Woah ... there could have been a different kind of "legen ... dary" replacement for David Letterman in the "Late Show" time slot.
Neil Patrick Harris confirmed on the X-rated "Howard Stern Show" on Sirius XM satellite radio on Wednesday, May 14, that several months ago, he had met with CBS executives, including chairman and CEO Les Moonves, and was asked about the possibility of hosting a late-night talk show after Letterman left. The longtime host announced on April 3 that he plans to retire from his long-running series "The Late Show," following years of speculation.
"I told him the things that ... concerned me about the longevity of that kind of gig, that I think I would get bored of the repetition fast and that the structure of it is so set," Harris told Stern. "I don't have any interest in doing 'Monologue, commercial, sketch, guest, guest, musical act, goodnight.'"
Harris, who starred in CBS sitcom "How I Met Your Mother" before it ended its nine-season run in March, has years of hosting experience, but never a talk show. He hosted the Tony Awards three times and the Emmy Awards twice and also served as a guest host on "Live with Kelly and Michael."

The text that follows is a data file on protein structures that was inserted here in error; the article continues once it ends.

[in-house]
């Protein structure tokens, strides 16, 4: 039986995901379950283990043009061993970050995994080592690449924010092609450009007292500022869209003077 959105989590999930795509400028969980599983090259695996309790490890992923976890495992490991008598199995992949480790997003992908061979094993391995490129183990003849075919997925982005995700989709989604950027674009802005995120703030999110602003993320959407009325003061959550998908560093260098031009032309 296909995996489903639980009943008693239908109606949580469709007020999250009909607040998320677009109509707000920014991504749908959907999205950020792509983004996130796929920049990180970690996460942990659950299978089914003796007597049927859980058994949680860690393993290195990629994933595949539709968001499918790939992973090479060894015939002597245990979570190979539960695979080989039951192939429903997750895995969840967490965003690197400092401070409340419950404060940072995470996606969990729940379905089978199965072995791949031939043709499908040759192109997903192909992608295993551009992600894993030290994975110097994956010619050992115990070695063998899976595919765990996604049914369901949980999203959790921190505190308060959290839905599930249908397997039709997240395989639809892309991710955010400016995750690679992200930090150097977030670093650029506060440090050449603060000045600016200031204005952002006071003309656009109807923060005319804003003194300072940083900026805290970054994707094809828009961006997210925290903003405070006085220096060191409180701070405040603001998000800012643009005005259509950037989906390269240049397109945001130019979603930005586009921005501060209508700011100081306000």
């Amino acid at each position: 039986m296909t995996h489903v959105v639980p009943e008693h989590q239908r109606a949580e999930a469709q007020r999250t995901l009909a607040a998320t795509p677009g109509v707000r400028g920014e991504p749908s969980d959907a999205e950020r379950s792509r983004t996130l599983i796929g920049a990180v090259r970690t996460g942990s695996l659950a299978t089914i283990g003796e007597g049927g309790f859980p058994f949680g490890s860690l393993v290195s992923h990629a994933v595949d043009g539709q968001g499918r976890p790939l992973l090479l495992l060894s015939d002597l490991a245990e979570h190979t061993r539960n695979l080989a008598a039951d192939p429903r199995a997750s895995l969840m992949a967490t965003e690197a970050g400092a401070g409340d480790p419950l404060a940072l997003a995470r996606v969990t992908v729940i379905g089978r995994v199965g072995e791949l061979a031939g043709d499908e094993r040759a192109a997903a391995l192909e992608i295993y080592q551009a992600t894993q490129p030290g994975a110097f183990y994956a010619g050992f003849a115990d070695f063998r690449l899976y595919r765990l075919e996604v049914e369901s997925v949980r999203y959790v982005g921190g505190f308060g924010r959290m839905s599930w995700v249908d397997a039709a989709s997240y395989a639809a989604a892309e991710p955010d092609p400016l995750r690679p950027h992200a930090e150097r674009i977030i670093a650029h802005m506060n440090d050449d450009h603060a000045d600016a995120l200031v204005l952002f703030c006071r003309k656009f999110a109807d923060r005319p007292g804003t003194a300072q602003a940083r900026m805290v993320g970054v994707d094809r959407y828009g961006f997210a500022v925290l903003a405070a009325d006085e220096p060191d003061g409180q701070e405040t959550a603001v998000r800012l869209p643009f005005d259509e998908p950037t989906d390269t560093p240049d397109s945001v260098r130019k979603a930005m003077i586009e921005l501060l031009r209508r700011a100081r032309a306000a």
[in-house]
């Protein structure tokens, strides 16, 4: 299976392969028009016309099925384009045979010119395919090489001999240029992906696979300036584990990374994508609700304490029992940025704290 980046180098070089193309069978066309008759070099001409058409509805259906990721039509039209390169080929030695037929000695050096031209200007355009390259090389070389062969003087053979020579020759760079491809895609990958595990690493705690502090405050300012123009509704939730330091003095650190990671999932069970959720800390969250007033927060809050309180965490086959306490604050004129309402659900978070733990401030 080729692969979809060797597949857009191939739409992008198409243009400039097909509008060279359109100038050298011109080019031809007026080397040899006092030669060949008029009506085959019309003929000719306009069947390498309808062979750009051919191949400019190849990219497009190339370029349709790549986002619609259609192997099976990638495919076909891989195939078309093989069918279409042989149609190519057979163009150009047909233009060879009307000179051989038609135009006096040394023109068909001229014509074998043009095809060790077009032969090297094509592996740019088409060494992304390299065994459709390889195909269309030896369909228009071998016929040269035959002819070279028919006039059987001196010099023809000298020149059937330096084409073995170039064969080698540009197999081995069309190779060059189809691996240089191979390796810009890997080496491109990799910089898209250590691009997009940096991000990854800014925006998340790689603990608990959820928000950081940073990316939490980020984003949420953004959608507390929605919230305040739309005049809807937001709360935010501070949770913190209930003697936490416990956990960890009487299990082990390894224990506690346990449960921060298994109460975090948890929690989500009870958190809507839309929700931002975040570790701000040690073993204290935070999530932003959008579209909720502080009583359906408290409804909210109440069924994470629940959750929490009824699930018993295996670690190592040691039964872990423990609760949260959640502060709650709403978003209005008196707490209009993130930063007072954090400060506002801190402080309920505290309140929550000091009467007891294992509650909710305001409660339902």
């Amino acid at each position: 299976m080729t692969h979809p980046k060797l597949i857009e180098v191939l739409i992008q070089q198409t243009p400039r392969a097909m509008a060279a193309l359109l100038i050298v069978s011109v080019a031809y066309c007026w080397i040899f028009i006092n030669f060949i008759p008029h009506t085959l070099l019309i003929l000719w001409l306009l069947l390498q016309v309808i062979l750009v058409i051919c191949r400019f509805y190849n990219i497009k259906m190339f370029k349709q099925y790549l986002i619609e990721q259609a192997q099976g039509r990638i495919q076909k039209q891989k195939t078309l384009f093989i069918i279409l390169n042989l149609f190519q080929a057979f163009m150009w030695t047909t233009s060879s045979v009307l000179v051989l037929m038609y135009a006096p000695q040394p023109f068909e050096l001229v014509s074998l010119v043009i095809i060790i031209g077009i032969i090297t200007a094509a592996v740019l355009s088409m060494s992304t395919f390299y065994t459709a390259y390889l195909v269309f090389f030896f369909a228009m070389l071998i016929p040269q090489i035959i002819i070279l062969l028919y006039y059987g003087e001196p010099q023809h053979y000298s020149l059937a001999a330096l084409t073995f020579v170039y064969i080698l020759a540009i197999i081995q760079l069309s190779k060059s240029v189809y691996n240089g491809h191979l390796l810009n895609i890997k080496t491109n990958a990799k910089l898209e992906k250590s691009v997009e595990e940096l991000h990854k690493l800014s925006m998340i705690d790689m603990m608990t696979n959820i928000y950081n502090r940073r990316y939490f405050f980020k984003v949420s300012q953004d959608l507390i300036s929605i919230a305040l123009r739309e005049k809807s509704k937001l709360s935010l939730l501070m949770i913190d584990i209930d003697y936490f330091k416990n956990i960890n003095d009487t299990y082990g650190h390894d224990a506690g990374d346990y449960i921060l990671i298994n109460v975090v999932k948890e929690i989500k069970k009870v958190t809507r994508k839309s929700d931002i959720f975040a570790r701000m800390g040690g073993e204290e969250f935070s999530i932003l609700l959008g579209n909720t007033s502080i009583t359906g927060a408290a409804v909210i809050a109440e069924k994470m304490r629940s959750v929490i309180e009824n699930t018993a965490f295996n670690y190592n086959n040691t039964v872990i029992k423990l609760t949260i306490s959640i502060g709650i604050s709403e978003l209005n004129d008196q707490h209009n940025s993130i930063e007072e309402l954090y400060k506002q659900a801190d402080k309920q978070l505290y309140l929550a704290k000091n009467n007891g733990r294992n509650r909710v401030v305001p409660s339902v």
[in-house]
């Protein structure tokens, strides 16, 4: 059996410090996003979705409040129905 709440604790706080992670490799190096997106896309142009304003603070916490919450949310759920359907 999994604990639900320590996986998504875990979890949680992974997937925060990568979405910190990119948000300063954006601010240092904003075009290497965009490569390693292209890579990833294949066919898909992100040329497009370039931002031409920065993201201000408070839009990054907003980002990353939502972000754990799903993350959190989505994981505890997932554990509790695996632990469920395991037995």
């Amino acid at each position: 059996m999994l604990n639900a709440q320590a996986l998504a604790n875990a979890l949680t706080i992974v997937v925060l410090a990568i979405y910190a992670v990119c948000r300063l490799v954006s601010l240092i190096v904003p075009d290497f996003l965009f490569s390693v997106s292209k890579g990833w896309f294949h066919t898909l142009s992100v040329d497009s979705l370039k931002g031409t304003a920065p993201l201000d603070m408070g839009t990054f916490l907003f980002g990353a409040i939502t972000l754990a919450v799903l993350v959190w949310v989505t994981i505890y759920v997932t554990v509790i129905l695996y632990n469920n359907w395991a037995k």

The actor also told Stern that the idea of having him host a show at 12:30 a.m. was also discussed. "The Late Late Show" currently occupies that time slot, which follows the "Late Show." On April 28, Ferguson announced he would leave his series in December. His reveal came less than two weeks after CBS announced Stephen Colbert, of the Comedy Central series "The Colbert Report," would replace Letterman.
"It's still nightly -- you're still coming out with the same content, but now you're just getting bitter that no one's watching it," Harris added about the 12:30 a.m. show idea, laughing.
Harris also said he pitched Moonves an idea of a weekly variety show instead and signaled that it remains a possibility. The actor is currently playing the lead character in the raunchy Broadway musical "Hedwig and the Angry Itch." At the Tonys and Emmys, he showcased his singing and dancing skills onstage.
"I think if it's weekly and people really want to see it, and you trust that there's a lot of really great [expletive] on there, then you're gonna get the guests to want to come onto your thing," the actor said. "You'd have more time to prep for stuff, you could do pre-taped stuff that would be really exciting, you could flesh it out a little bit more."
(Pictured above: Neil Patrick Harris appears on stage during opening night of the rock musical "Hedwig and the Angry Itch" on Broadway in New York on April 22, 2014. Credit: Adam Nemser / Startraksphoto.com)